One source of funds for the king’s treasury in the Middle Ages was a fee or tax on landholdings across the nation. Most often this was levied as an amount per knight’s fee, for example two marks or twenty shillings per knight’s fee. However, the quantum of land represented by a knight’s fee was notoriously variable. A knight’s fee was the service (read = fee) owed to the king in respect of land granted. Further complicating matters, there was no fixed relationship between income earned from a parcel of land and the fee owed to the king.
Early scutages were commonly charged per knight’s fee. On at least one occasion, however, the king decided to charge his tenants-in-chief according to the quantity of arable land held, measured by carucates. In 1220, the king taxed each carucate held. This had the effect of taxing larger manors a greater amount, such as Eustace de Watford, who held one knight's fee, might have paid 20 shillings in recent years, now paid more than double that amount. On the other hand, a smaller parish such as Cold Ashby, also one knight's fee, now paid only 16 shillings.
Carucates held in Guilsborough parishes in 1220 were as follows, largest to smallest:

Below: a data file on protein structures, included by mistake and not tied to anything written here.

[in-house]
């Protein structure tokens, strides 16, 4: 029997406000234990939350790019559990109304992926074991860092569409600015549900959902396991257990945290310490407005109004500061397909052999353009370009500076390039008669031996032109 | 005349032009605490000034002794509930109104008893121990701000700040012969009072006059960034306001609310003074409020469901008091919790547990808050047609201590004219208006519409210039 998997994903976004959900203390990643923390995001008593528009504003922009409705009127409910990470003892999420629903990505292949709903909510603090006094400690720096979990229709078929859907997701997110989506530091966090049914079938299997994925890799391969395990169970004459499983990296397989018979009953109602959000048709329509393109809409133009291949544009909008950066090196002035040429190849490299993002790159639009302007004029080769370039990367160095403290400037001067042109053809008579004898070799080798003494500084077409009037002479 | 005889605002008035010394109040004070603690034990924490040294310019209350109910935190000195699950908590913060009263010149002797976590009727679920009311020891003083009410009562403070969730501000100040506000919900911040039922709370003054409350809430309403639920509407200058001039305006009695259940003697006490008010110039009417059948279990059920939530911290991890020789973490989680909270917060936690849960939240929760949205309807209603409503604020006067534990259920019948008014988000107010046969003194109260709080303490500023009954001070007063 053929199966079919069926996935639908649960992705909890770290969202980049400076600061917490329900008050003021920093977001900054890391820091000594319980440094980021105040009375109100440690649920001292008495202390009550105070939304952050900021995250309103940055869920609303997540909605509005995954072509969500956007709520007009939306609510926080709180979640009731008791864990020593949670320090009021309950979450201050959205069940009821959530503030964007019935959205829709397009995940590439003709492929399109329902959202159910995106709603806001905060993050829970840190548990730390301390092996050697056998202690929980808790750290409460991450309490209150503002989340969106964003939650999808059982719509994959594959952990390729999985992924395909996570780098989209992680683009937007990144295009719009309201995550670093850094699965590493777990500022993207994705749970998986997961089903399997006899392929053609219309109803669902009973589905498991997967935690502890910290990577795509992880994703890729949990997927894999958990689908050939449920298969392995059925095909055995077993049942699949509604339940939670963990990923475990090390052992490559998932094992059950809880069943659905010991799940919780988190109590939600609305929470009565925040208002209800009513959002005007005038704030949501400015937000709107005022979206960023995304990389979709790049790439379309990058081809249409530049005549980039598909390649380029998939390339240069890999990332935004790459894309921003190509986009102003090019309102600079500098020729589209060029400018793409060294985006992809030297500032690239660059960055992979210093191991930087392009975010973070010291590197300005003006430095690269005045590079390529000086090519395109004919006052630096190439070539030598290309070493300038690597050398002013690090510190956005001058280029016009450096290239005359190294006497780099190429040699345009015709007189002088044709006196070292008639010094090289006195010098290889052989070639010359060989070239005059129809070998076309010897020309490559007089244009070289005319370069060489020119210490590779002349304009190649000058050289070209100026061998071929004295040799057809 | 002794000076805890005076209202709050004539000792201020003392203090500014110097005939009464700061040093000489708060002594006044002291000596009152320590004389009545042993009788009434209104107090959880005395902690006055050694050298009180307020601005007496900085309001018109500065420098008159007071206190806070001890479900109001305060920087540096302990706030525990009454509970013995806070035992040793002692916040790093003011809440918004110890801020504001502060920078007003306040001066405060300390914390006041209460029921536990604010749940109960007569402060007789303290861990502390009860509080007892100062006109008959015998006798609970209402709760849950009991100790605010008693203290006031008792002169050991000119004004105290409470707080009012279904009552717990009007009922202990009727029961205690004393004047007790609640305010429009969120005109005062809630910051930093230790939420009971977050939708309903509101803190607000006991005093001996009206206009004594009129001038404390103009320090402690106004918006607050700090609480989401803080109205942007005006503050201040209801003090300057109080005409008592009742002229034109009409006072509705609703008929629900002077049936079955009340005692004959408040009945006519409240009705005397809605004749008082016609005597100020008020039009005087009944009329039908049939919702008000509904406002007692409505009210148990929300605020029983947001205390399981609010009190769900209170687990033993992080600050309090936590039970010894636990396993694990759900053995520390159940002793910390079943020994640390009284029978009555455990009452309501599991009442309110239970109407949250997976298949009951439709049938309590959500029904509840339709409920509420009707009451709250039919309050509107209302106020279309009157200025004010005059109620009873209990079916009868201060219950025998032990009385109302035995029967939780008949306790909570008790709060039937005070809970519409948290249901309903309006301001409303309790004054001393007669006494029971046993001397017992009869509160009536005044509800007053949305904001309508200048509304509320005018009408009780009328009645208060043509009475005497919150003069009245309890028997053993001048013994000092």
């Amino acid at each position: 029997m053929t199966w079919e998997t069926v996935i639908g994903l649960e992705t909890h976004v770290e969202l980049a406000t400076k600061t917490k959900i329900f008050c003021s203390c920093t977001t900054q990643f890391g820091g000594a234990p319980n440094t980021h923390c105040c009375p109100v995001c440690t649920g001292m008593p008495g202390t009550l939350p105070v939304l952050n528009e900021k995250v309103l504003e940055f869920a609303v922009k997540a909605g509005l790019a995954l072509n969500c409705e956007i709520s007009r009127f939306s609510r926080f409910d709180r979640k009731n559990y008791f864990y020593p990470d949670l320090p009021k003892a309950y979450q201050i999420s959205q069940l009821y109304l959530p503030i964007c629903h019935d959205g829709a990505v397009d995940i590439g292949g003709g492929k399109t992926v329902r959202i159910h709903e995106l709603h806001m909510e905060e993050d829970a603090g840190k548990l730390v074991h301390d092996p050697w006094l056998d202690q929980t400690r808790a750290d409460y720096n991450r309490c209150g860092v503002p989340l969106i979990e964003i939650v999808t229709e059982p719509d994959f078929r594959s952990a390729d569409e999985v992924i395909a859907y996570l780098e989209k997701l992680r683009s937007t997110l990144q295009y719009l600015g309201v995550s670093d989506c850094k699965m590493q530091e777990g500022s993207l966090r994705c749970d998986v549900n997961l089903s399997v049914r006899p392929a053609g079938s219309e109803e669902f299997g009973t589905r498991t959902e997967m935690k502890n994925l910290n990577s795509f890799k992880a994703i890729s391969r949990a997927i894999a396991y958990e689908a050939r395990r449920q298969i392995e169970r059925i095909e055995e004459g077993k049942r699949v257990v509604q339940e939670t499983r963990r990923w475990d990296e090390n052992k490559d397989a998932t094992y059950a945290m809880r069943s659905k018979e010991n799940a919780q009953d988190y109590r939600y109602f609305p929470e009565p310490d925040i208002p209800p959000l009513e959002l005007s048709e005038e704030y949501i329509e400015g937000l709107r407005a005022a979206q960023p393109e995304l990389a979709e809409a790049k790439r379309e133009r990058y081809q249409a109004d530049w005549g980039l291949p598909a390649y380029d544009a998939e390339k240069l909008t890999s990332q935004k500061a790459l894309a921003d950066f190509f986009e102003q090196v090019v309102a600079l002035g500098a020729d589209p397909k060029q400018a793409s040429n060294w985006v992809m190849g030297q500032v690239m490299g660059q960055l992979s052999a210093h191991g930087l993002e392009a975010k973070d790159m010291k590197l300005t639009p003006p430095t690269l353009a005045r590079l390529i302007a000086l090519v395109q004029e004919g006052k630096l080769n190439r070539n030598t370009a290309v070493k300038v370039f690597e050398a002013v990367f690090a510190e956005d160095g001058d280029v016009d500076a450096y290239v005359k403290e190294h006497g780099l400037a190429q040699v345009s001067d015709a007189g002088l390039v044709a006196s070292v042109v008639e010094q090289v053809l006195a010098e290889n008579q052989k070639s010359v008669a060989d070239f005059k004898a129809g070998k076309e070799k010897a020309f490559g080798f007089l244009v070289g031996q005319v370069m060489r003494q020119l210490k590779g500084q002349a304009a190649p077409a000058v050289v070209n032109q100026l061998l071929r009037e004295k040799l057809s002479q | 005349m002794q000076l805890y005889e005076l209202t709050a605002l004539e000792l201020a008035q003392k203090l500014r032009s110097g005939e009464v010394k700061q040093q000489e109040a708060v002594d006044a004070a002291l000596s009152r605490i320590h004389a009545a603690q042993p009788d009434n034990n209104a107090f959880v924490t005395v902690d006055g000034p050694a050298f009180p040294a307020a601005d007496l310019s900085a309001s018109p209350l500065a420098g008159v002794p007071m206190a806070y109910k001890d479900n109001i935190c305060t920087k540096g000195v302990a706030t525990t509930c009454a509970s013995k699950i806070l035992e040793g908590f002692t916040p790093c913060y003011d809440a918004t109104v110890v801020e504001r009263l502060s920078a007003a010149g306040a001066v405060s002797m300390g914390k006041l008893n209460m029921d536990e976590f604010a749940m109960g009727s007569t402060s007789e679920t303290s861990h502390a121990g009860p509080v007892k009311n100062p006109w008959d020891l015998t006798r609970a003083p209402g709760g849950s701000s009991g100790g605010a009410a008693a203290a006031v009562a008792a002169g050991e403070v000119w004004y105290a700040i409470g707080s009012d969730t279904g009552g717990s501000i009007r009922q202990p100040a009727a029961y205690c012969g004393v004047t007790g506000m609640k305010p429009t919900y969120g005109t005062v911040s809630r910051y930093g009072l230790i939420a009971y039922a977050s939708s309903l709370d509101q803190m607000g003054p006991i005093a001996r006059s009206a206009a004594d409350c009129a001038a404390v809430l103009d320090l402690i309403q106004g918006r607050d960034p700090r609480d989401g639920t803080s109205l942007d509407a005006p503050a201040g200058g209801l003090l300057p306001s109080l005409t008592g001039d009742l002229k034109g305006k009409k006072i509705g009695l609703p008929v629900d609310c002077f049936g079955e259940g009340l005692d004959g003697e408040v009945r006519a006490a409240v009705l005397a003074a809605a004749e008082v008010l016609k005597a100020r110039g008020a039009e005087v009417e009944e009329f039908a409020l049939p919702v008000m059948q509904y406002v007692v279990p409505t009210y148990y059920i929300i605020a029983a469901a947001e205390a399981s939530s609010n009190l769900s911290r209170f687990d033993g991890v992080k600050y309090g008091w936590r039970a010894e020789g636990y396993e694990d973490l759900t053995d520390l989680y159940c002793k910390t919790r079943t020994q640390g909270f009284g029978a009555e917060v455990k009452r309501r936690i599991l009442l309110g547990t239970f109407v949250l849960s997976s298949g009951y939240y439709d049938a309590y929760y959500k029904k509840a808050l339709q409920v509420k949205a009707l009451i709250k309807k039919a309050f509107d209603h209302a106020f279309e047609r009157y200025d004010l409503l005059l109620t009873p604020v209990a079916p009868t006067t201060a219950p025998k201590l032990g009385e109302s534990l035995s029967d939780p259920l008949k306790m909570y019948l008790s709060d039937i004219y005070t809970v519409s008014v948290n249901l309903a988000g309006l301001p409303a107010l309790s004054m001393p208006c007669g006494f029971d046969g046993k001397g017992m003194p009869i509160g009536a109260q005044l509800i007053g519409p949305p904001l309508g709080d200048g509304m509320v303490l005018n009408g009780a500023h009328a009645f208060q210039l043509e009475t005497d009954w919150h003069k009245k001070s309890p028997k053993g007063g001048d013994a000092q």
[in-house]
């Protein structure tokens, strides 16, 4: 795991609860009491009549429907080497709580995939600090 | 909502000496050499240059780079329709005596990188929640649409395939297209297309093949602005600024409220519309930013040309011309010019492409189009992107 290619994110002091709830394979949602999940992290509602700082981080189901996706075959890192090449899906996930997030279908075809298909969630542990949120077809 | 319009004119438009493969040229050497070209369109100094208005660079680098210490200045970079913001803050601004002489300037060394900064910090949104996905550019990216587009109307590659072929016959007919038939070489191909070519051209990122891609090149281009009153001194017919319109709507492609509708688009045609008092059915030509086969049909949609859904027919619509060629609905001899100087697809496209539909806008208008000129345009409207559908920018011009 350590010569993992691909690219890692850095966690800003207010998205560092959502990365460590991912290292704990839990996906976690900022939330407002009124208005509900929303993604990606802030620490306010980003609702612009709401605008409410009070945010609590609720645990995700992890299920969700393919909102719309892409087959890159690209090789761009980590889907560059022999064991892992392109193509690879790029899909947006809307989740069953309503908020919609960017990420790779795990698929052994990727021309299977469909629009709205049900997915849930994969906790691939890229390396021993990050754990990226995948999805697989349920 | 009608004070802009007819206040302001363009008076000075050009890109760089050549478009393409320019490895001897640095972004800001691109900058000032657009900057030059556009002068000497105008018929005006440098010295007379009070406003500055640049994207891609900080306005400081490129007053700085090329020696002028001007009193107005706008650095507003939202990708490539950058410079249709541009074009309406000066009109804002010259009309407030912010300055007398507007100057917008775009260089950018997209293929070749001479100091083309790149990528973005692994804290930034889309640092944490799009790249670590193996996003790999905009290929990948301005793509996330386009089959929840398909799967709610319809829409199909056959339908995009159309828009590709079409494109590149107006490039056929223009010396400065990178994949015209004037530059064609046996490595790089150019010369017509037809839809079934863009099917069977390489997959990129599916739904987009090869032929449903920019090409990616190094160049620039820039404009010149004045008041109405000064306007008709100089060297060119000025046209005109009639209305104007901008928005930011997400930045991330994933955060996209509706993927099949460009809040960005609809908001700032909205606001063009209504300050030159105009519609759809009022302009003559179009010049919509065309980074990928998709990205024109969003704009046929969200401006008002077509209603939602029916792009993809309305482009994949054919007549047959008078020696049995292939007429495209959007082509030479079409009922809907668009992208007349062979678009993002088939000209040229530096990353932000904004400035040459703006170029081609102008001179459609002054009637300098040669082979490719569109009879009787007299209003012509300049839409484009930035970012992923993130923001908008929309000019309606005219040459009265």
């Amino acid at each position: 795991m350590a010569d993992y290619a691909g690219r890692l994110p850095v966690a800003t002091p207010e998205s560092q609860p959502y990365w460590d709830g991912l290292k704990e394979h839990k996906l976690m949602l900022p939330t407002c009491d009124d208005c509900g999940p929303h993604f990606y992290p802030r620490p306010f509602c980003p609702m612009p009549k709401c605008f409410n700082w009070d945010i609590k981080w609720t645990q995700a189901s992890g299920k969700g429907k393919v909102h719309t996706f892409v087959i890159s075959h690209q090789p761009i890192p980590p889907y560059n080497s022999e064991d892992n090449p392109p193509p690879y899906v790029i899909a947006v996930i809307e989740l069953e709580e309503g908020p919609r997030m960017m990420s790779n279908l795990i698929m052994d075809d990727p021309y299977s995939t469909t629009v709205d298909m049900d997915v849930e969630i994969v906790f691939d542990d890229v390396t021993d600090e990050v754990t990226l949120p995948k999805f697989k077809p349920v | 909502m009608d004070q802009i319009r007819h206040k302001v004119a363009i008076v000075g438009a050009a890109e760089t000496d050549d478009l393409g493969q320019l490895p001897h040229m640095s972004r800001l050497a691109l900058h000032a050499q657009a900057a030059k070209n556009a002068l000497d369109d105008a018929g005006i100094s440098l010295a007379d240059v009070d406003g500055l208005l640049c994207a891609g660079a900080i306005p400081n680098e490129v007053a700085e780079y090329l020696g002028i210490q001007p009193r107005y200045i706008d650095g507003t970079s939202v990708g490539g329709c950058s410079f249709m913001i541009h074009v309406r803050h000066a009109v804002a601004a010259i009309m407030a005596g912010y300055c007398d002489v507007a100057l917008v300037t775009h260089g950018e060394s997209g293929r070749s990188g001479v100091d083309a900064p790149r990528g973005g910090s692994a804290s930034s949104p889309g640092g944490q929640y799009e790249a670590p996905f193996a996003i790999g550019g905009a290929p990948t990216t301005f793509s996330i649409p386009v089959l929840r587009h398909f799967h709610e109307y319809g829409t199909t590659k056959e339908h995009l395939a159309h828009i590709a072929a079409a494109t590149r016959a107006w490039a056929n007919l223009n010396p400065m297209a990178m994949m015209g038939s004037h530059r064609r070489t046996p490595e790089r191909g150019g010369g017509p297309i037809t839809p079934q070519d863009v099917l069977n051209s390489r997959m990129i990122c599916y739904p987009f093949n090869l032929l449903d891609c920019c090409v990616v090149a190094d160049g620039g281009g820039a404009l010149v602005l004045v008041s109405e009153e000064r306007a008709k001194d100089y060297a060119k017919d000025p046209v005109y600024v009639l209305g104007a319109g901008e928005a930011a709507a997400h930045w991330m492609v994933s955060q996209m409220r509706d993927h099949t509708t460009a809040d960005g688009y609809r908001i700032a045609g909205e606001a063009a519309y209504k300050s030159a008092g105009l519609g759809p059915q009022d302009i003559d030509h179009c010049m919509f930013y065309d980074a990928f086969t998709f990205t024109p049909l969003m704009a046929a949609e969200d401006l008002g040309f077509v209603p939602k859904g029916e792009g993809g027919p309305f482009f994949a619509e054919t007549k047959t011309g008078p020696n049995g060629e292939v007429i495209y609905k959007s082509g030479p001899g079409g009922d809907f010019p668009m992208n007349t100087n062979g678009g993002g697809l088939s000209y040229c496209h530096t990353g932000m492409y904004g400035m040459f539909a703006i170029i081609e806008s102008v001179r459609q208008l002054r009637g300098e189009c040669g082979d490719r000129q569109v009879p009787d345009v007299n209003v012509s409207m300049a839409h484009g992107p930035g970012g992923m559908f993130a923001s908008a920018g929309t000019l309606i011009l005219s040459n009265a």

Watford 21 (before transfer of part of the parish to Long Buckby)
Guilsborough 11 1/6 (without other small parishes such as Nortoft)
Long Buckby 11
Cold Ashby 8
West Haddon 7 1/3
Lilbourne & Clay Coton 6 ¾
Thornby 6 2/3
Cotes Goldington 4
Nortoft 2 2/3
The measure of carucates (or hides), while more indicative of the quantum of land held than a knight’s fee, is not consistent in terms of acres. One carucate was a measure of arable land, which excluded meadow, pasture and waste or unusable land, such as forests, marshes, or lakes. Even then, the measure in acres of one carucate was not the same across various parishes, because arable land in one parish might be more productive than arable land in another parish.
As defined today, the Hundred of Guilsborough contains about 40,000 acres. The above survey early in the time of King Henry III totals a fraction more than 152 ½ carucates. One carucate was four virgates (or yardlands) and for national taxation purposes at that time, each virgate might represent something like 25 or 40 acres, depending on who provided the metric. Those two metrics indicate Guilsborough Hundred contained about 15,000 or 25,000 arable acres, respectively. Therefore, all other land (meadow, pasture, and unusable land) totalled anything from 25,000 acres to 15,000 acres, or an additional 167% or 60%, respectively, over and above the arable acres.